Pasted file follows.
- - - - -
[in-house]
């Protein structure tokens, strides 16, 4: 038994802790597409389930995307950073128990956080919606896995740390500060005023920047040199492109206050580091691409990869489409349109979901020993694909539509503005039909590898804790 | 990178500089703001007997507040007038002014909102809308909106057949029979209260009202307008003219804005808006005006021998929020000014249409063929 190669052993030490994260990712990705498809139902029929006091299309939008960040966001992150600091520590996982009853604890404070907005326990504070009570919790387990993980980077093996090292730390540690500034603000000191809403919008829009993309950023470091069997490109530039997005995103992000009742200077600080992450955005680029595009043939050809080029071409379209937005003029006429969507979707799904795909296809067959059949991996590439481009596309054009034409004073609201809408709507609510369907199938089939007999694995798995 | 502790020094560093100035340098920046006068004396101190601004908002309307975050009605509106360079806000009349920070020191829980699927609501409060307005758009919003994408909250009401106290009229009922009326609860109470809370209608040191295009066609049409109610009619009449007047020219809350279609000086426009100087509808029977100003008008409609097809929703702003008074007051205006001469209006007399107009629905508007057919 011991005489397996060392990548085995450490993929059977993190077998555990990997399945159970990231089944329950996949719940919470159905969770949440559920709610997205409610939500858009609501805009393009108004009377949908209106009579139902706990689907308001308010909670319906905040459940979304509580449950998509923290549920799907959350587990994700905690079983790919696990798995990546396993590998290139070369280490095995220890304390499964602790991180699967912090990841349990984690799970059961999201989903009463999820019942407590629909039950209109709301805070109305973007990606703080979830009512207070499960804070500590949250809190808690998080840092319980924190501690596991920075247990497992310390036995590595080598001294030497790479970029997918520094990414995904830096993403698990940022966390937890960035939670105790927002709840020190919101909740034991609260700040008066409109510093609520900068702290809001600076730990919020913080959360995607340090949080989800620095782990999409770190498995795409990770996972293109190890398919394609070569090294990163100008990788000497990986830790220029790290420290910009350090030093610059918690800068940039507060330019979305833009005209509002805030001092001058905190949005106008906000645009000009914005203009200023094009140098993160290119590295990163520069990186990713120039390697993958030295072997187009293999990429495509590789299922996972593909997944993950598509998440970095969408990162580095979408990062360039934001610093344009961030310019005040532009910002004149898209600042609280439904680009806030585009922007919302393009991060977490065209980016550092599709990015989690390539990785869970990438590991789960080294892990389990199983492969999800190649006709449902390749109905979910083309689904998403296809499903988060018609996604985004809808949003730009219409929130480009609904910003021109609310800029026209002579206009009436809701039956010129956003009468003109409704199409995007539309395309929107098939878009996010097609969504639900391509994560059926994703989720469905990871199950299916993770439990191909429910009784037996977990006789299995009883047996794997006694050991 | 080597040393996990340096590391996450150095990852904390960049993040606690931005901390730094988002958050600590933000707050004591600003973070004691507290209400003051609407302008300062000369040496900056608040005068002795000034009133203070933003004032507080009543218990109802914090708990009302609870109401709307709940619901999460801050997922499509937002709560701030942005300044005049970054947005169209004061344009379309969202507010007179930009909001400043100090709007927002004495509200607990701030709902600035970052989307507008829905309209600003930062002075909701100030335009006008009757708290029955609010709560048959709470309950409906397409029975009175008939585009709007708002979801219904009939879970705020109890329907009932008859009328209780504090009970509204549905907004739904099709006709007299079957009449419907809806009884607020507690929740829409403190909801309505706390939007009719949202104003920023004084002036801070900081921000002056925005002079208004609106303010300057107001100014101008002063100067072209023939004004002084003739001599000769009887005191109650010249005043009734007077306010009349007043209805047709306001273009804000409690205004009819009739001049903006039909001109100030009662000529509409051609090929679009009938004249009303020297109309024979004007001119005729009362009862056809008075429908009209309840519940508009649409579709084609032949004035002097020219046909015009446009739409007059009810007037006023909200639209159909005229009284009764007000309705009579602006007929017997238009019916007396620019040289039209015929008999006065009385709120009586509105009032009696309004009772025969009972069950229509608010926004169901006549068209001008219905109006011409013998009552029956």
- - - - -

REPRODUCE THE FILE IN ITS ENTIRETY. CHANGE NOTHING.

[in-house]
């Protein structure tokens, strides 16, 4: 038994802790597409389930995307950073128990956080919606896995740390500060005023920047040199492109206050580091691409990869489409349109979901020993694909539509503005039909590898804790 | 990178500089703001007997507040007038002014909102809308909106057949029979209260009202307008003219804005808006005006021998929020000014249409063929 190669052993030490994260990712990705498809139902029929006091299309939008960040966001992150600091520590996982009853604890404070907005326990504070009570919790387990993980980077093996090292730390540690500034603000000191809403919008829009993309950023470091069997490109530039997005995103992000009742200077600080992450955005680029595009043939050809080029071409379209937005003029006429969507979707799904795909296809067959059949991996590439481009596309054009034409004073609201809408709507609510369907199938089939007999694995798995 | 502790020094560093100035340098920046006068004396101190601004908002309307975050009605509106360079806000009349920070020191829980699927609501409060307005758009919003994408909250009401106290009229009922009326609860109470809370209608040191295009066609049409109610009619009449007047020219809350279609000086426009100087509808029977100003008008409609097809929703702003008074007051205006001469209006007399107009629905508007057919 011991005489397996060392990548085995450490993929059977993190077998555990990997399945159970990231089944329950996949719940919470159905969770949440559920709610997205409610939500858009609501805009393009108004009377949908209106009579139902706990689907308001308010909670319906905040459940979304509580449950998509923290549920799907959350587990994700905690079983790919696990798995990546396993590998290139070369280490095995220890304390499964602790991180699967912090990841349990984690799970059961999201989903009463999820019942407590629909039950209109709301805070109305973007990606703080979830009512207070499960804070500590949250809190808690998080840092319980924190501690596991920075247990497992310390036995590595080598001294030497790479970029997918520094990414995904830096993403698990940022966390937890960035939670105790927002709840020190919101909740034991609260700040008066409109510093609520900068702290809001600076730990919020913080959360995607340090949080989800620095782990999409770190498995795409990770996972293109190890398919394609070569090294990163100008990788000497990986830790220029790290420290910009350090030093610059918690800068940039507060330019979305833009005209509002805030001092001058905190949005106008906000645009000009914005203009200023094009140098993160290119590295990163520069990186990713120039390697993958030295072997187009293999990429495509590789299922996972593909997944993950598509998440970095969408990162580095979408990062360039934001610093344009961030310019005040532009910002004149898209600042609280439904680009806030585009922007919302393009991060977490065209980016550092599709990015989690390539990785869970990438590991789960080294892990389990199983492969999800190649006709449902390749109905979910083309689904998403296809499903988060018609996604985004809808949003730009219409929130480009609904910003021109609310800029026209002579206009009436809701039956010129956003009468003109409704199409995007539309395309929107098939878009996010097609969504639900391509994560059926994703989720469905990871199950299916993770439990191909429910009784037996977990006789299995009883047996794997006694050991 | 080597040393996990340096590391996450150095990852904390960049993040606690931005901390730094988002958050600590933000707050004591600003973070004691507290209400003051609407302008300062000369040496900056608040005068002795000034009133203070933003004032507080009543218990109802914090708990009302609870109401709307709940619901999460801050997922499509937002709560701030942005300044005049970054947005169209004061344009379309969202507010007179930009909001400043100090709007927002004495509200607990701030709902600035970052989307507008829905309209600003930062002075909701100030335009006008009757708290029955609010709560048959709470309950409906397409029975009175008939585009709007708002979801219904009939879970705020109890329907009932008859009328209780504090009970509204549905907004739904099709006709007299079957009449419907809806009884607020507690929740829409403190909801309505706390939007009719949202104003920023004084002036801070900081921000002056925005002079208004609106303010300057107001100014101008002063100067072209023939004004002084003739001599000769009887005191109650010249005043009734007077306010009349007043209805047709306001273009804000409690205004009819009739001049903006039909001109100030009662000529509409051609090929679009009938004249009303020297109309024979004007001119005729009362009862056809008075429908009209309840519940508009649409579709084609032949004035002097020219046909015009446009739409007059009810007037006023909200639209159909005229009284009764007000309705009579602006007929017997238009019916007396620019040289039209015929008999006065009385709120009586509105009032009696309004009772025969009972069950229509608010926004169901006549068209001008219905109006011409013998009552029956």